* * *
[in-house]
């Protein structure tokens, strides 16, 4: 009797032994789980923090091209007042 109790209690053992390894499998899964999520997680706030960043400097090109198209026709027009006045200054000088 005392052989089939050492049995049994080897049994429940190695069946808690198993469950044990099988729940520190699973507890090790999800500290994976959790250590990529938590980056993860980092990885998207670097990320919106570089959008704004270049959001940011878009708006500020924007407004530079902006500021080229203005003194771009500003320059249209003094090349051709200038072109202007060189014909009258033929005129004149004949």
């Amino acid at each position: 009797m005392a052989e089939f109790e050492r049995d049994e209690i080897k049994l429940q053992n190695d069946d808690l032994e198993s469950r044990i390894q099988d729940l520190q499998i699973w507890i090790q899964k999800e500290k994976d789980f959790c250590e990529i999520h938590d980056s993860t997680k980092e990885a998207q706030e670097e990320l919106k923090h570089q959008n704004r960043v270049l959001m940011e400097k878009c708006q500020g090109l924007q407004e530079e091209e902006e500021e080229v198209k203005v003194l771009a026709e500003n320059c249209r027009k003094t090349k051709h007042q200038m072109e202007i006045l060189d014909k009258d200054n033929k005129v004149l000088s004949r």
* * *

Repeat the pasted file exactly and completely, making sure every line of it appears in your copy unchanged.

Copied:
[in-house]
């Protein structure tokens, strides 16, 4: 009797032994789980923090091209007042 109790209690053992390894499998899964999520997680706030960043400097090109198209026709027009006045200054000088 005392052989089939050492049995049994080897049994429940190695069946808690198993469950044990099988729940520190699973507890090790999800500290994976959790250590990529938590980056993860980092990885998207670097990320919106570089959008704004270049959001940011878009708006500020924007407004530079902006500021080229203005003194771009500003320059249209003094090349051709200038072109202007060189014909009258033929005129004149004949």
């Amino acid at each position: 009797m005392a052989e089939f109790e050492r049995d049994e209690i080897k049994l429940q053992n190695d069946d808690l032994e198993s469950r044990i390894q099988d729940l520190q499998i699973w507890i090790q899964k999800e500290k994976d789980f959790c250590e990529i999520h938590d980056s993860t997680k980092e990885a998207q706030e670097e990320l919106k923090h570089q959008n704004r960043v270049l959001m940011e400097k878009c708006q500020g090109l924007q407004e530079e091209e902006e500021e080229v198209k203005v003194l771009a026709e500003n320059c249209r027009k003094t090349k051709h007042q200038m072109e202007i006045l060189d014909k009258d200054n033929k005129v004149l000088s004949r």